If in fact Raymond Guay is a genuine believer (and I only say it that way due to the fact that I don't know these people and can only gather as much from what the media is reporting - I do not intend to insult anyone's faith in Christ), then what took place is one Christian brother extending a hand of mercy to another Christian brother in need. This is exactly what the Scriptures instruct us to do, and exactly what takes place in Christian congregations & fellowships around the world, every single day. This is simply what we do, because we should and the Scriptures tell us it's the good and Christlike thing to do.

I have to wonder though, if this pastor was your pastor, and this was your church in the news, how would you react to all of this? As a Christian, would you support your pastor's decision to take in a man with a past like Guay's? These are thought questions more than anything else, because it's certainly given me serious pause for thought these past few days. This is where we put feet to our faith, and actually DO what the Scriptures instruct us to do. This is practical Christianity being lived out, in a culture that truly hates god, is filled with creatures denying their Creator, and where Christianity is fair game in the media and the society at large for routine mockery and disdain.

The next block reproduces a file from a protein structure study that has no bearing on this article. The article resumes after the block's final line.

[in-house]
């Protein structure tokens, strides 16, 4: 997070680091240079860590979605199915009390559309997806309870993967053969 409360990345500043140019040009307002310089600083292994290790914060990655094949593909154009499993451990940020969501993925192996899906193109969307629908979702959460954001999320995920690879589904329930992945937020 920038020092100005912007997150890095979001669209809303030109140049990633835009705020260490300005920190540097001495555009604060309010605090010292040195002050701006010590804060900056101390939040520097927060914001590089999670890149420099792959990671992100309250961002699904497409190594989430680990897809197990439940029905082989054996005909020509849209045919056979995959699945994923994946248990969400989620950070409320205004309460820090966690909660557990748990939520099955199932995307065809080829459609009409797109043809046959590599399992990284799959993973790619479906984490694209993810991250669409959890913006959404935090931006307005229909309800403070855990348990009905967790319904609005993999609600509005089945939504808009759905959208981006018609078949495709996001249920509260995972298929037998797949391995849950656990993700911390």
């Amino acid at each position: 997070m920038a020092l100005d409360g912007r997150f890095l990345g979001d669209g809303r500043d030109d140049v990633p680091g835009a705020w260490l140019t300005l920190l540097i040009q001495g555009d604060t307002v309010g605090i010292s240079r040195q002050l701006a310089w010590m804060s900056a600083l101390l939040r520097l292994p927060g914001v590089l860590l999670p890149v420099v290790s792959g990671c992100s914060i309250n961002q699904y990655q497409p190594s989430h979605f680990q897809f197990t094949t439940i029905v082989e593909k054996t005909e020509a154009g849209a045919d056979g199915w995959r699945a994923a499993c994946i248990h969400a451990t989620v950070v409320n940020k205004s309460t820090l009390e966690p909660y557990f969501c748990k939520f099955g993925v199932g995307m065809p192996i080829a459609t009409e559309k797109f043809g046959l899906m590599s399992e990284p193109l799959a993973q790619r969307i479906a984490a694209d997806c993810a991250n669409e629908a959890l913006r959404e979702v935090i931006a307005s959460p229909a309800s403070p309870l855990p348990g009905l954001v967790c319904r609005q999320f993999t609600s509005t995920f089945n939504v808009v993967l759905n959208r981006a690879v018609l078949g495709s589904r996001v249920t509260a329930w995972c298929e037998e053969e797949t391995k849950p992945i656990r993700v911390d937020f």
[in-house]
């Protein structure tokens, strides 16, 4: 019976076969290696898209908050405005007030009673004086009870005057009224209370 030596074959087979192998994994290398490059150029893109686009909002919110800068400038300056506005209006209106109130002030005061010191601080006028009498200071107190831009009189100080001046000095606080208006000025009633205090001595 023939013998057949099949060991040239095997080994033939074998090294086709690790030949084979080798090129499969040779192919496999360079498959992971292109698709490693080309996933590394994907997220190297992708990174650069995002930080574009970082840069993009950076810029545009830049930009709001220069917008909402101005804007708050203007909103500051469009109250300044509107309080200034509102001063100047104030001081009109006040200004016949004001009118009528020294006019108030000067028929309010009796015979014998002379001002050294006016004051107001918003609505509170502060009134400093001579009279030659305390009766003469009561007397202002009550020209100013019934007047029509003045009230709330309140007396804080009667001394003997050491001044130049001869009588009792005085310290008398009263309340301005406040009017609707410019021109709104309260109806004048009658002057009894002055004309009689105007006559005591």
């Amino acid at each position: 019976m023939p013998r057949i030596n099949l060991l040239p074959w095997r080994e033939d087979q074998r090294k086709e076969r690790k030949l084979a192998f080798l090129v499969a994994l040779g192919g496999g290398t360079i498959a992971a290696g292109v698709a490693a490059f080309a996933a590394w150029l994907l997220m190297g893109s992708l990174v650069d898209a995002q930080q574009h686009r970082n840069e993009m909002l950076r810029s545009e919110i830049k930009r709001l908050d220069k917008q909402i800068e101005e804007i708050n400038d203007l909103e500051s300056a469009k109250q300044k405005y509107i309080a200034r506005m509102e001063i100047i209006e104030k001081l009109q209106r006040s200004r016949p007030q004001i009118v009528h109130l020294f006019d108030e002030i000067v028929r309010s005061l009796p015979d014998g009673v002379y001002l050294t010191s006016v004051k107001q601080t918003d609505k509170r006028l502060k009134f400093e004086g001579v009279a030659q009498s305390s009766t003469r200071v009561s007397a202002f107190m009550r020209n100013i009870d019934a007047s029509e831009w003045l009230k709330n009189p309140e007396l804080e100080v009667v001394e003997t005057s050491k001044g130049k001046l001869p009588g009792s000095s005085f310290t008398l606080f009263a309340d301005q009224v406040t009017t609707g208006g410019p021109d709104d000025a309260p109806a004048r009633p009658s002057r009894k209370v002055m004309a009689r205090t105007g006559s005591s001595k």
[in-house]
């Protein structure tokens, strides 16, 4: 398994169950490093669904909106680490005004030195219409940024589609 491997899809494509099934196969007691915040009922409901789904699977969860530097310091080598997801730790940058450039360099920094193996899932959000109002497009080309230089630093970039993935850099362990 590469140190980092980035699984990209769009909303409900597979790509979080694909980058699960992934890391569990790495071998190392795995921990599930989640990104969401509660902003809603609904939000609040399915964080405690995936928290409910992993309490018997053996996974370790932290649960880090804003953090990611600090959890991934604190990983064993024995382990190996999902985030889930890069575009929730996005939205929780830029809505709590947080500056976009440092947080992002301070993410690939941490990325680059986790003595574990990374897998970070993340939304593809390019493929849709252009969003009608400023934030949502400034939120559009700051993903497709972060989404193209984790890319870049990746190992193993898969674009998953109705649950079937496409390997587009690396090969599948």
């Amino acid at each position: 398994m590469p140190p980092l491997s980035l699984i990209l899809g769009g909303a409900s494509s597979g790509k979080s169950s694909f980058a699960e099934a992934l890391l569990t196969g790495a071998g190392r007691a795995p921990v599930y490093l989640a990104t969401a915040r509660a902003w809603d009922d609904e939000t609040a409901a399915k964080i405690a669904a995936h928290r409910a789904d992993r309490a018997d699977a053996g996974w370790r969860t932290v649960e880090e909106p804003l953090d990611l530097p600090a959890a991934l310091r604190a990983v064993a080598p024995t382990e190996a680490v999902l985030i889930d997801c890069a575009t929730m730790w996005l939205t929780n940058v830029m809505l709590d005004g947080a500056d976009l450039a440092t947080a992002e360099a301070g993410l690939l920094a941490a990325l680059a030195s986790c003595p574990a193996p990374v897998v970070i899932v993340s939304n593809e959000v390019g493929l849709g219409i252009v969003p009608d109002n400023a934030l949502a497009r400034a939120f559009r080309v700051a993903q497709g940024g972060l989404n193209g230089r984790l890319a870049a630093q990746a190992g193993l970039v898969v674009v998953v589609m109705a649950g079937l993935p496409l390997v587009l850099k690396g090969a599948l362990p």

So what if this was my pastor, this my church, and this my community? Tough questions to wrestle with but important ones, I think.